Action on Hearing Loss; works with people who are deaf or have diagnosed hearing loss or tinnitus; providing support services, championing rights and accessibility, awareness raising and providing information. Telephone; 0141 341 5330 Action on Hearing Loss Deaf Action; delivers a range of services to individuals with sensory support needs, including those who are blind, partially sighted, deaf, deafblind and hard of hearing. Provision includes communications support, money advice, multimedia translation, adult learning, a youth service, advice services and sensory services. Services vary across Scotland. Deaf Action RNIB; works with people affected by sight loss; those losing their sight, blind or partially sighted. They offer practical and emotional support, advice on staying in work, using technology, or emotional support to help people come to terms with sight loss.

Helpline; 0303 123 9999 Telephone; 0131 652 3140 RNIB

Advice and Advocacy

Citizens Advice; independent advice network offering help and support for a range of issues, working out of 61 bureaux across Scotland.

Telephone; 0808 800 9060 Citizens Advice

Contact a Family; provides support, advice and information to families with disabled children. The

CaF Directory online contains details of specific medical conditions and rare disorders.

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Disability Rights UK; produce information, products and services developed by and for disabled people. Partner with the private and public sector, with the aim of improving business practices. Disability Rights UK Enquire; Scottish advice service for additional support for learning. They can advise if a young

person needs extra help to get the most from their learning, provide practical advice and information about the education and additional support needs system, and advise on possible ways forward.

Helpline; 0845 123 2303 Telephone; 0131 313 8800 Enquire

Equality and Human Rights Commission; Information and advice on legislation and rights in

relation to protected groups including disabled people and their carers. EHRC Gov.UK; direct access to information on services including benefits, citizenship, disability, visas and immigration, employment law, housing etc. Gov.UK Money Advice Service; an independent service set up by the government for young people,

provides free, unbiased money advice online, on webchat, over the phone, in printed guides and face to face. They also developed a savings app, Wishfund, for 16-19 year olds which is available to download from iTunes and Google Play.

Telephone; 0300 500 5000 Money Advice Service

Volunteer Scotland; the national centre for volunteering. They research, demonstrate and measure the impact made by volunteers, offer a one stop digital gateway for volunteer opportunities, support organisations to post and advertise volunteer opportunities, provide an expert disclosure service for voluntary organisations etc.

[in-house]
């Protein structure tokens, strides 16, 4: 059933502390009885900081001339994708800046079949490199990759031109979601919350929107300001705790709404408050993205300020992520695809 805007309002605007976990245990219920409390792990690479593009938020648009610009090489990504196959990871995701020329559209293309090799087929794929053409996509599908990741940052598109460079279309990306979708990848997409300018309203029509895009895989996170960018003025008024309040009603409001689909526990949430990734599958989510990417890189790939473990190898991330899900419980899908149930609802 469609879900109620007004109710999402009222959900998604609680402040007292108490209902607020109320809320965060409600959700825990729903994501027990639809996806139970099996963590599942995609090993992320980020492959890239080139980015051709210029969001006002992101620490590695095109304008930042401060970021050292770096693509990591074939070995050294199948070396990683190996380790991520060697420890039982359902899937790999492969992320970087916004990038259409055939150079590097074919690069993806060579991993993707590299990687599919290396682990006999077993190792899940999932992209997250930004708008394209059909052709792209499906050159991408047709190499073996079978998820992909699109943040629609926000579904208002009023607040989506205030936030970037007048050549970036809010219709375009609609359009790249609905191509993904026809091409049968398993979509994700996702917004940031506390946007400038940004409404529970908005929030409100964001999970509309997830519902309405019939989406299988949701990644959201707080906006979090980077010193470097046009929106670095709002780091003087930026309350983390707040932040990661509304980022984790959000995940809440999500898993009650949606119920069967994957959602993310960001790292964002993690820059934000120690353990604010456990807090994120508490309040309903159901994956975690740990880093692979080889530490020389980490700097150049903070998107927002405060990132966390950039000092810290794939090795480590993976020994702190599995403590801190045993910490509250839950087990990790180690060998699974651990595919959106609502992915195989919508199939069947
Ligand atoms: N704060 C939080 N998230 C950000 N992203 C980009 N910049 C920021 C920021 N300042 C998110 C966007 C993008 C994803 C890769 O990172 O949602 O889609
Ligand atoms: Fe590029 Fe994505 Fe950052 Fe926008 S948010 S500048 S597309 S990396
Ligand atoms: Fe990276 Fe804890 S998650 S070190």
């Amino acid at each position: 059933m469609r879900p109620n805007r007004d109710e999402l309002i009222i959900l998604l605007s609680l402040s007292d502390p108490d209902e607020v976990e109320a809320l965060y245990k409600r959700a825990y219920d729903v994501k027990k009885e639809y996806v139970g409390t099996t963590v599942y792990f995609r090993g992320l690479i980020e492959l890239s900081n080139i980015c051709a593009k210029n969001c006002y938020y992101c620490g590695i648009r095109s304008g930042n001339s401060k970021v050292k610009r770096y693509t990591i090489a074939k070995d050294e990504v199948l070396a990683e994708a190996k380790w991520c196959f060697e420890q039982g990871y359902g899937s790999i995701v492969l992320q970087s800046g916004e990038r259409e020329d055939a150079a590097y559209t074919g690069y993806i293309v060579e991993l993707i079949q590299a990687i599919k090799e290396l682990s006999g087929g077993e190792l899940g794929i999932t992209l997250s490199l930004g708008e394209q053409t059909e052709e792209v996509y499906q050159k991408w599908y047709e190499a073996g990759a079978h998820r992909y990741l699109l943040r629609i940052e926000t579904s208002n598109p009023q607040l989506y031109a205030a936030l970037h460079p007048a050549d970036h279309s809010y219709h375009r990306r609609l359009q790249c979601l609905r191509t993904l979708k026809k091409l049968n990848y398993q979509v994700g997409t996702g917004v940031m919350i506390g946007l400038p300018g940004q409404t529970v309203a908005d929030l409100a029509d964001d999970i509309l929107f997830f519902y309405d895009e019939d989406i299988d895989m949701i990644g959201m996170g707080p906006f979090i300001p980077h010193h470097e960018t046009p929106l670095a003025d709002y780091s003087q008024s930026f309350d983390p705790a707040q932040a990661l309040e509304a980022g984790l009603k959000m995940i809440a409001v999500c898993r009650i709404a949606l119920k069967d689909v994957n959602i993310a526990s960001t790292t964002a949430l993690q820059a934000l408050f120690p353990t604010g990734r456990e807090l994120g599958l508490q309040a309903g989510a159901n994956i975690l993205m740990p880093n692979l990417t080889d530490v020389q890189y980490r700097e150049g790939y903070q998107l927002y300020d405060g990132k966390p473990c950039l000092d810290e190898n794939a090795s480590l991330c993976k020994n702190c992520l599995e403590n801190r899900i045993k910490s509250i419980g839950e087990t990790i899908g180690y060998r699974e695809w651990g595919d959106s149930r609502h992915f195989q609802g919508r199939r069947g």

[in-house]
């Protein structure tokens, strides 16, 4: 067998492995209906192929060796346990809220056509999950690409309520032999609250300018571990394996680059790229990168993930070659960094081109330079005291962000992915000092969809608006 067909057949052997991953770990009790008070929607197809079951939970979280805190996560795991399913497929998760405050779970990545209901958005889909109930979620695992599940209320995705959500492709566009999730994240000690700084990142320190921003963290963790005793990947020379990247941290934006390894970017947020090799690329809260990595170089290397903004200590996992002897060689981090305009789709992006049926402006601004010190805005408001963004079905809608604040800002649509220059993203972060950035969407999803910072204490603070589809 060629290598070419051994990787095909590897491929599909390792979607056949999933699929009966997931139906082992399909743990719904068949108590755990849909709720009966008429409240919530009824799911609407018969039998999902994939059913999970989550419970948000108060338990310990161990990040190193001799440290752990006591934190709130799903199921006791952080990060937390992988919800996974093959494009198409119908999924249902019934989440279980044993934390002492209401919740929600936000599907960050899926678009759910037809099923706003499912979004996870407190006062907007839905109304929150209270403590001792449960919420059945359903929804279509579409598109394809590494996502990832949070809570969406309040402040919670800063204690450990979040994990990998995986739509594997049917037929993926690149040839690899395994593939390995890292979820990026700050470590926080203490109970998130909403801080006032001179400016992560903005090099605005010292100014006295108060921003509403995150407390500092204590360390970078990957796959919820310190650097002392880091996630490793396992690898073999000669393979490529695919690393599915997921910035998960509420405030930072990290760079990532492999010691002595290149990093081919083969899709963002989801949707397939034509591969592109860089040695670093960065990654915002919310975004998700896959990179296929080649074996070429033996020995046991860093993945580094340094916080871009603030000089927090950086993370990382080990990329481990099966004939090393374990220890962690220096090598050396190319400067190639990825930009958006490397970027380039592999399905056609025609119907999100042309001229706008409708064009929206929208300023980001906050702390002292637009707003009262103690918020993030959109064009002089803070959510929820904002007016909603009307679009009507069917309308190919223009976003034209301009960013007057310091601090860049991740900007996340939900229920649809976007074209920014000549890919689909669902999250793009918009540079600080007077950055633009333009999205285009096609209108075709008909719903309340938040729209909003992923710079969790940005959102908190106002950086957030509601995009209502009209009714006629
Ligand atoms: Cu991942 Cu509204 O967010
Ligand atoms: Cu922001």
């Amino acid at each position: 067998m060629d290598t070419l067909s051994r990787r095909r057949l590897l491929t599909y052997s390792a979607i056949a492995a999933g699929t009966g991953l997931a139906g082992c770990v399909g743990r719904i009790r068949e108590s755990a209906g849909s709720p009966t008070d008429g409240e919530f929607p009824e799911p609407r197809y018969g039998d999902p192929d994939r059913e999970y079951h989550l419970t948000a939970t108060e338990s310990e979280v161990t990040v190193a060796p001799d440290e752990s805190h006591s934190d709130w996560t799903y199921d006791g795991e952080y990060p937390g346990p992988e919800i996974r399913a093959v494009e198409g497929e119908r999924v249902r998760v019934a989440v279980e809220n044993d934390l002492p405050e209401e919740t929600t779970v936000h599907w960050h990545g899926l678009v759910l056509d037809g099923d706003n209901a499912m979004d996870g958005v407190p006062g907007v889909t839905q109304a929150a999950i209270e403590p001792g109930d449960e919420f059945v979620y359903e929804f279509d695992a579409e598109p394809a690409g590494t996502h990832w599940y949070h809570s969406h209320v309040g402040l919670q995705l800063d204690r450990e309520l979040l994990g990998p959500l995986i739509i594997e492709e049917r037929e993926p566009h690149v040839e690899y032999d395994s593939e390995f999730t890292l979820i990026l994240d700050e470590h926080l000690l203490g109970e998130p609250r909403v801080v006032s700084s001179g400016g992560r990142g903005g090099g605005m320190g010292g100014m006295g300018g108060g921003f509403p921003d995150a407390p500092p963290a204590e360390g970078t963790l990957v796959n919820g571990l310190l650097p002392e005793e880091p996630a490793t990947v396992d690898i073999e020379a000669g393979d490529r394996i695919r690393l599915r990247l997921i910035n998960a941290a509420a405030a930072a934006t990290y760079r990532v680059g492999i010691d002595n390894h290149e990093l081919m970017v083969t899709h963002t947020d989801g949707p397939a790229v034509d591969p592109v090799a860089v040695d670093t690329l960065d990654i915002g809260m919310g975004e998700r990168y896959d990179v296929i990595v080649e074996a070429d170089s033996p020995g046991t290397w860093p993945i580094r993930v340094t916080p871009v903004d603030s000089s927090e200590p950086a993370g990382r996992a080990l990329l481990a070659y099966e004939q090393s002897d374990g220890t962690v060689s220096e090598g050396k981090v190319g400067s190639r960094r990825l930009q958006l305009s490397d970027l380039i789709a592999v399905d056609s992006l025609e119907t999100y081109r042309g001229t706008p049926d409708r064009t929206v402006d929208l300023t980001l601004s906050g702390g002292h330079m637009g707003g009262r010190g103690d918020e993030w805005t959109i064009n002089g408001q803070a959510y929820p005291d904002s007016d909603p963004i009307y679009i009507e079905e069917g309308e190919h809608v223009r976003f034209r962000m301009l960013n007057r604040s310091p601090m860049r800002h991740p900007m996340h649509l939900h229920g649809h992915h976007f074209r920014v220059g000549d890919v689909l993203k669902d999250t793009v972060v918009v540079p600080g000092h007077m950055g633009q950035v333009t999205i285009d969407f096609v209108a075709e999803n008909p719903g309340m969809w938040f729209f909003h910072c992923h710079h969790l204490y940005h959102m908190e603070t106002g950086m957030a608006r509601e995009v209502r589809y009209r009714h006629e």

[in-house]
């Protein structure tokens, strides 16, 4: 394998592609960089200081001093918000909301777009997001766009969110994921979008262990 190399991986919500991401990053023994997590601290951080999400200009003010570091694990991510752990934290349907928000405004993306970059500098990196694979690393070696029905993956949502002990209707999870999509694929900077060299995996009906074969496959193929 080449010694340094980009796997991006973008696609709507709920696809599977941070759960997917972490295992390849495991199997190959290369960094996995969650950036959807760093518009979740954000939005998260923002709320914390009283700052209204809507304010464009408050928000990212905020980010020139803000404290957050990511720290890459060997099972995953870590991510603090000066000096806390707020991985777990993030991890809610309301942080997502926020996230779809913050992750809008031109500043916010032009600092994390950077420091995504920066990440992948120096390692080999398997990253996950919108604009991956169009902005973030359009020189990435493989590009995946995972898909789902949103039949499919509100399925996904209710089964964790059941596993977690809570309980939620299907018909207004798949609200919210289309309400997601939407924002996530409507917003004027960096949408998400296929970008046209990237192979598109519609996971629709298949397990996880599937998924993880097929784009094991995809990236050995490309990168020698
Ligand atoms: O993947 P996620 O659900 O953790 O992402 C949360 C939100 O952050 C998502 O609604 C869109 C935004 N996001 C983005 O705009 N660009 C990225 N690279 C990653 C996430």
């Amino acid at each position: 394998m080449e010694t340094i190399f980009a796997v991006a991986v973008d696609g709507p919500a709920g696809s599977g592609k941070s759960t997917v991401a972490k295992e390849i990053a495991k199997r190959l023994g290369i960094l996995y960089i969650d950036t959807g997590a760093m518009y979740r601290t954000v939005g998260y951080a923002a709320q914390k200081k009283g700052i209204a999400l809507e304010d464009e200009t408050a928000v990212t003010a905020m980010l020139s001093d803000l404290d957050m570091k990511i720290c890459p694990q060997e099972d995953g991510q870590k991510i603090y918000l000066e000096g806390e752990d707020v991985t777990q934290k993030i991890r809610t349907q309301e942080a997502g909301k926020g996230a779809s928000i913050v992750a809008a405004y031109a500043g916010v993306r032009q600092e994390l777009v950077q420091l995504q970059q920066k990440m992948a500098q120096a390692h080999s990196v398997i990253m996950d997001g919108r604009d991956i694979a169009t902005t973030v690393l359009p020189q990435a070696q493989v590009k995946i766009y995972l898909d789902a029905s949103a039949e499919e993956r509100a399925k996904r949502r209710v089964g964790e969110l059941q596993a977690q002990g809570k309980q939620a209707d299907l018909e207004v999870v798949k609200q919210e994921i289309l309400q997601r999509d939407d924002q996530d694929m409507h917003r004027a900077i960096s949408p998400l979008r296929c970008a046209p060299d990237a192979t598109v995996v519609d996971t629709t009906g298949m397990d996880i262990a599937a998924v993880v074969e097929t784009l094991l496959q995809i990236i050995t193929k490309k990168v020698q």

Telephone; 01786 479 593 Volunteer Scotland

Who Cares? Scotland; provides a range of advocacy, advice and support services across Scotland for children and young people with experience of care up to the age of 25.

Telephone; 0141 226 4441 Who Cares? Scotland

SECTION 3: Local Provision – Angus

Angus Council Children with Disabilities; support for children with disabilities and their families. Information on assessment of needs and provision of the appropriate services. Disabilities Angus Council First Contact; is a service for people aged 16 or over, living in Angus who may need access to, or information about, a community care service. It is not for people who already have a care manager, key worker or who already receive a service. They provide information, advice, and assistance on: support for carers, learning disability services, community mental health services, addiction (alcohol, drugs and blood borne virus) services, welfare rights services for benefit advice and access to debt advice. First Contact Angus Council Social Care and Health; information on services and support for young people, adults, care leavers and criminal justice information. Social Care and Health Angus Council Welfare Rights; provide free, independent and confidential advice on benefits and debt options. Services include: helping challenge benefit decisions, completing forms, helping resolve benefit problems, homelessness issues, benefits entitlements, debt advice, welfare reform information etc. Telephone; 08452 777 778 Welfare Rights Angus Council Young People; information on children’s hearings and the support available for care leavers. Young People

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Angus Young Carers; offer support to young carers, run support groups, training sessions, breaks and day trips, forums and a Care Wise course.